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Mirco Mueller, chosen 18th overall in 2013, was a huge disappointment in San Jose. It’s been well documented that he was mishandled by the organization when he was rushed to the league in 2014-15, but even this past season, regular observers of the Barracuda had Mueller as nothing more than the AHL team’s fourth-best defenseman. He’s now in New Jersey, swapped for a pair of draft picks.

The scouting staff was so high on Mueller on draft day that Wilson traded a valuable second round pick to Detroit to move up just two places to select him. With those acquired picks, the Red Wings took Anthony Mantha 20th overall and Tyler Bertuzzi 58th overall – two forwards that have shown a whole lot more NHL potential than Mueller (especially Mantha, who has 39 points in 70 career NHL games so far).

Perhaps more concerning, though, is that the Sharks 2013 draft class as a whole is looking like a dud. Second round pick Gabryel Boudreau suffered a wrist injury and is no longer in the organization anymore, but he was trending downward even before he got hurt. None of the remaining players selected from rounds four-through-seven look to be NHL quality, either.

The next year brought Nikolay Goldobin, chosen 27th overall after the Sharks traded down in the first round, and he ended up being the key piece in the Jannik Hansen acquisition from Vancouver. Goldobin showed some flashes of offensive talent during his time in the organization, but his lack of hockey sense and on-ice work ethic helped lead to his exit. Whether Goldobin becomes an NHL regular, even with a fresh start in Vancouver, is highly uncertain.

Had the Sharks stayed at 20th overall, they could have selected Nick Schmaltz (20th overall), Robby Fabbri (21st overall), or David Pastrnak (25th overall). Instead, they moved down and took Goldobin, making it back-to-back first round failures.

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Still, unlike 2013, other players from Goldobin’s draft class have shown some promise. Second rounder Julius Bergman was a steady blueliner for a good Barracuda team last season, and although he’s probably not NHL-ready yet, he could be on the right track. Late in the draft the team found Kevin Labanc in the sixth round with the 171st overall selection, and Labanc had some nice moments with the Sharks last season. His shot and his hands make him a solid prospect, although Labanc still probably has to get a bit bigger and stronger to play in the NHL full-time.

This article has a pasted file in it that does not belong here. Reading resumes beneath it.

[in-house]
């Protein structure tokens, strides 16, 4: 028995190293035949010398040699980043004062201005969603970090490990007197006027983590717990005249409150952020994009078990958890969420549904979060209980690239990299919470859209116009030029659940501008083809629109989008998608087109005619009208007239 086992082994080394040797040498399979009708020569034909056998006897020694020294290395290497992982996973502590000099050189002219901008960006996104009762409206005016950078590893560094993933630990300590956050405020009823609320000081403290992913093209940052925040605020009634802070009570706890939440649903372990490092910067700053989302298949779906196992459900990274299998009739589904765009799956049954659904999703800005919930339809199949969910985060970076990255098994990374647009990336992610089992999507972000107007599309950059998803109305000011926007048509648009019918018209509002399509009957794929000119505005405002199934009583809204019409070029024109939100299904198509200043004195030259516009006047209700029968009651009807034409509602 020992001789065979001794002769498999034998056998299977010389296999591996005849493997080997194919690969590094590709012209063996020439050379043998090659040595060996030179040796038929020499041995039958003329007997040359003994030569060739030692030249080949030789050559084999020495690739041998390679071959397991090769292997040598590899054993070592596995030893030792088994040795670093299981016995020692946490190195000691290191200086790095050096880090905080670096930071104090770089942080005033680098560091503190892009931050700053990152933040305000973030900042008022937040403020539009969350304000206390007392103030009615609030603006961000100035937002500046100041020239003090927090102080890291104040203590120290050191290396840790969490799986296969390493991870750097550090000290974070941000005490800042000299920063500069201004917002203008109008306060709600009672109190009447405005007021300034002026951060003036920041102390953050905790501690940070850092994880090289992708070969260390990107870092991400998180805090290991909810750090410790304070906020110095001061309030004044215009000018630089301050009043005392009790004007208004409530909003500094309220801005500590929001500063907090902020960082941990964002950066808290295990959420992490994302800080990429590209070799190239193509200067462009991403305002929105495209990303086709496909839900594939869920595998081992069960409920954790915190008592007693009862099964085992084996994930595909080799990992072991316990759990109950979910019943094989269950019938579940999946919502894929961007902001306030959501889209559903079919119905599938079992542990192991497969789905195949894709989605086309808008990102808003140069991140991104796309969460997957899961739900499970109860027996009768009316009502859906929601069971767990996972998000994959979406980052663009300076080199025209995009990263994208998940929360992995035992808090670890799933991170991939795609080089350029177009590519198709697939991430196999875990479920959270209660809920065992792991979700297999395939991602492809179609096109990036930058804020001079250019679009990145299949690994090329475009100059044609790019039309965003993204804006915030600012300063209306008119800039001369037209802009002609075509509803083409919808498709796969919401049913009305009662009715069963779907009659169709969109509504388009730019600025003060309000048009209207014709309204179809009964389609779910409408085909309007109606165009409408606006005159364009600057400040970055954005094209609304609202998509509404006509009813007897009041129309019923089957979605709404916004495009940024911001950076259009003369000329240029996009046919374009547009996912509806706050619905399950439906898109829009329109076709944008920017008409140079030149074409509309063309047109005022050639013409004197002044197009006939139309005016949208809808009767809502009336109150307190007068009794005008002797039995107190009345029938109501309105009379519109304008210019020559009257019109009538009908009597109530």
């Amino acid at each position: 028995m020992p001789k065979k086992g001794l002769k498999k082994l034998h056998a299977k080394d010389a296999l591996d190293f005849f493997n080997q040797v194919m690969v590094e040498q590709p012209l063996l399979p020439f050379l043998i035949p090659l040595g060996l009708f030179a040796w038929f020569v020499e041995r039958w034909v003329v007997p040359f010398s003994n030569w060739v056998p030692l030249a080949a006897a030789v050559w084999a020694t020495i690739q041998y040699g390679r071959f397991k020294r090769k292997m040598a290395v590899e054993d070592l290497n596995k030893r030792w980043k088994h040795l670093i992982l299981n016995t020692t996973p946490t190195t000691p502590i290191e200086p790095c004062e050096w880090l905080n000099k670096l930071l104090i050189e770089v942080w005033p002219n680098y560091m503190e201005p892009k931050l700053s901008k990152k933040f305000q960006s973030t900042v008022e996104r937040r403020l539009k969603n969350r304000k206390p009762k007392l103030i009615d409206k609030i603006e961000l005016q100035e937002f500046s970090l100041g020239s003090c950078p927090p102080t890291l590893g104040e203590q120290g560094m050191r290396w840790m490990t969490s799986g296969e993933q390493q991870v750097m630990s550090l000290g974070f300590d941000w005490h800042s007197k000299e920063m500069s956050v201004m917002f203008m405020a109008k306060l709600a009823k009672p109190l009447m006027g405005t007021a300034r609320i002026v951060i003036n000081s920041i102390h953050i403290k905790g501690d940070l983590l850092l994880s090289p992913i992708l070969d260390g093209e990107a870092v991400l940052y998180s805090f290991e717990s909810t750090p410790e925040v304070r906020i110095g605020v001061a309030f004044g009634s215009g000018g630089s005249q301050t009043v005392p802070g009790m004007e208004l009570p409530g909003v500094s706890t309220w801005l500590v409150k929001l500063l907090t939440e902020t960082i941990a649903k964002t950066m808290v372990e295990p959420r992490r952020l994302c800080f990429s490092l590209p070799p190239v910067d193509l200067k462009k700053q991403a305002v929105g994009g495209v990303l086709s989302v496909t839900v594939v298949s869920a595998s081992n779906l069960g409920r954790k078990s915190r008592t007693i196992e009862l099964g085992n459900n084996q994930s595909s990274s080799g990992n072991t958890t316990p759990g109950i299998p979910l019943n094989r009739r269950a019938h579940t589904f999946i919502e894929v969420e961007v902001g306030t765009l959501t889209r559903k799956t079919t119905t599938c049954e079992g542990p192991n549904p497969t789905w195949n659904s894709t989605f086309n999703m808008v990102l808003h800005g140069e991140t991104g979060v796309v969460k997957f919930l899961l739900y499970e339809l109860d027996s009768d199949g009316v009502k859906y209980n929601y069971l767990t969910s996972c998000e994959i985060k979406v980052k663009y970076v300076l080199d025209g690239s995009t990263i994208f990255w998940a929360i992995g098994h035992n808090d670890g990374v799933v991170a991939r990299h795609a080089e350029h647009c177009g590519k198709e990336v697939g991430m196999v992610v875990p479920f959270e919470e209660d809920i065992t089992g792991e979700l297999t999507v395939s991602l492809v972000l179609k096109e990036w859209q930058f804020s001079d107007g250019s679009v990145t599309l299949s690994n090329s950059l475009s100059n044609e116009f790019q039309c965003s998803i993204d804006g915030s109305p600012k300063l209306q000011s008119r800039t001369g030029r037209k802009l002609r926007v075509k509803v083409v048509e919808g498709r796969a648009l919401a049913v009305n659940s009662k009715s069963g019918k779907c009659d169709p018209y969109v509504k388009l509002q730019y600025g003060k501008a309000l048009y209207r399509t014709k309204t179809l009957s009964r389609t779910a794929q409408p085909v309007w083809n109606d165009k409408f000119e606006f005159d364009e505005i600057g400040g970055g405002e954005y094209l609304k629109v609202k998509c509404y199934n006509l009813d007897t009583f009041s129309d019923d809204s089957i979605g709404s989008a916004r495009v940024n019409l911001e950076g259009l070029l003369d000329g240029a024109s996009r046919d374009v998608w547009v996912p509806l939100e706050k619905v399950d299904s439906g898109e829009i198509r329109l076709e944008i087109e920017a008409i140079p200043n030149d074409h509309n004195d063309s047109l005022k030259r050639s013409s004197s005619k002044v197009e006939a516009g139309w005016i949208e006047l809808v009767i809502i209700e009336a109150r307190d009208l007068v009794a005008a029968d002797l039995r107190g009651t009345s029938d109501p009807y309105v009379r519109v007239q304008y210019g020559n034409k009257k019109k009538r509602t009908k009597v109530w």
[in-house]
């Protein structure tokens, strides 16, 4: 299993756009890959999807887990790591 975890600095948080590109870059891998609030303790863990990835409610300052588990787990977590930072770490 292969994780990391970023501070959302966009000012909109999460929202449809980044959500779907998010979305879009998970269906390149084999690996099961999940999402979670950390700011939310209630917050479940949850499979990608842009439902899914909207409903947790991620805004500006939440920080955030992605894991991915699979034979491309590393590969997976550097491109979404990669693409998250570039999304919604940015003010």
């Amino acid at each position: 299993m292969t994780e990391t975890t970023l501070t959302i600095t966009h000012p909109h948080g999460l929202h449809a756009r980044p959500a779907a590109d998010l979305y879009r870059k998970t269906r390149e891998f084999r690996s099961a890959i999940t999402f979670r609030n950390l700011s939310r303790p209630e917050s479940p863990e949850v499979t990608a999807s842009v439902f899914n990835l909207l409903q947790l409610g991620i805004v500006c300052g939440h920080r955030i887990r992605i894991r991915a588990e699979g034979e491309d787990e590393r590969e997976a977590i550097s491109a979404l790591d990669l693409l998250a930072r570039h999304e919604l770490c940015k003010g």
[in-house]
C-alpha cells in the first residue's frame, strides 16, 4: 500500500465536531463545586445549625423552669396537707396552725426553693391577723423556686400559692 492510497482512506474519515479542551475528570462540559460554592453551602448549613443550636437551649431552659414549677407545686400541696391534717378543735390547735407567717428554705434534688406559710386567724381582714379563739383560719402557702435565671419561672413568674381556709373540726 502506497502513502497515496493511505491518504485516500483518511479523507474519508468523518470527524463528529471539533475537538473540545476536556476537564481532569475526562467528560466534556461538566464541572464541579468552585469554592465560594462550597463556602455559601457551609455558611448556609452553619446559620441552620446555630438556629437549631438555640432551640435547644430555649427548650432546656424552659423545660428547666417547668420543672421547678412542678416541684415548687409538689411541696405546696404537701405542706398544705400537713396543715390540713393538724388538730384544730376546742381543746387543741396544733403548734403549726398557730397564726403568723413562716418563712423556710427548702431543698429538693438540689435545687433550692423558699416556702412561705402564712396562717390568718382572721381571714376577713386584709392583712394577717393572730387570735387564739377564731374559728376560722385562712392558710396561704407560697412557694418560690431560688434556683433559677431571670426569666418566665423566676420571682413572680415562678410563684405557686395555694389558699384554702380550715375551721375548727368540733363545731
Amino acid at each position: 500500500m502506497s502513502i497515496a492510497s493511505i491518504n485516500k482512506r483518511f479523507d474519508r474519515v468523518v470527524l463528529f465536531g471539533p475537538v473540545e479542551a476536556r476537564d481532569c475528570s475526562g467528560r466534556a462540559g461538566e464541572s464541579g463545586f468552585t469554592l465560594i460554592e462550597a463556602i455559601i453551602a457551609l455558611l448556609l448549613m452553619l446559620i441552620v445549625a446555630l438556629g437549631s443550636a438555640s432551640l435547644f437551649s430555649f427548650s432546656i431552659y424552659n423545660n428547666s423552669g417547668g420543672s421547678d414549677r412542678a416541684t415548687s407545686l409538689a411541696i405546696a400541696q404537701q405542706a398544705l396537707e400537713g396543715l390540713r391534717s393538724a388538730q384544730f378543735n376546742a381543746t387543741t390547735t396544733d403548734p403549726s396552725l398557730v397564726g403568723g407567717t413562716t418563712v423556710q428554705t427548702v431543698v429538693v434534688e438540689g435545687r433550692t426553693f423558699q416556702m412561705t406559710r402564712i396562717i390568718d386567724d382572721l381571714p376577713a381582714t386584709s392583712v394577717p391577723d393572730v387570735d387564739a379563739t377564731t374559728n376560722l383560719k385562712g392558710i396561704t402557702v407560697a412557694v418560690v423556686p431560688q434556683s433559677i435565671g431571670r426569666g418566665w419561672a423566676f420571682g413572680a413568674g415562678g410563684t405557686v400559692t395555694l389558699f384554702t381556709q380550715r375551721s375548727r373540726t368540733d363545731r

Noah Rod (second round, 53rd overall) and Rourke Chartier (fifth round, 149th overall) are also still developing, with Rod playing against men in the Swiss league the past few seasons and Chartier a valuable player for the Barracuda last year.

In 2015, the draft provided the Sharks with Timo Meier at ninth overall, as the club drafted in the top 10 for the first time since 2007. At this point, Meier is far and away the best prospect in the organization, and he’ll likely be relied upon to play a top nine (or even a top six) role for the Sharks this season.

The 2015 draft brought other decent prospects, too. Defenseman Jeremy Roy was selected 31st overall, and after suffering a serious knee injury in juniors this year, he’ll get a chance to play for the Barracuda this year. Fourth rounder Adam Helewka and fifth rounder Rudolfs Balcers have also developed nicely since draft day. It’s still a bit too early to evaluate that draft as a whole.

It should also be mentioned that while their draft day record may be suspect the past few seasons, the Sharks have brought in European free agents like Melker Karlsson, Joonas Donskoi and Marcus Sorensen. Karlsson has developed into a versatile, hard-working forward; Donskoi has shown flashes of offensive brilliance despite a disappointing second year in the NHL last season; and Sorensen looks primed to make the opening night roster after his speed and tenacity shined through during the Sharks’ first round series loss to Edmonton.

The Sharks scouting staff has helped to keep the team competitive for a long time, and they’re as big a reason as any that the team has missed the playoffs just once in the past 11 seasons. But this is also a what-have-you-done-for-me-lately business, and now is the time that the Sharks need to see some results from players that were chosen by Burke and company.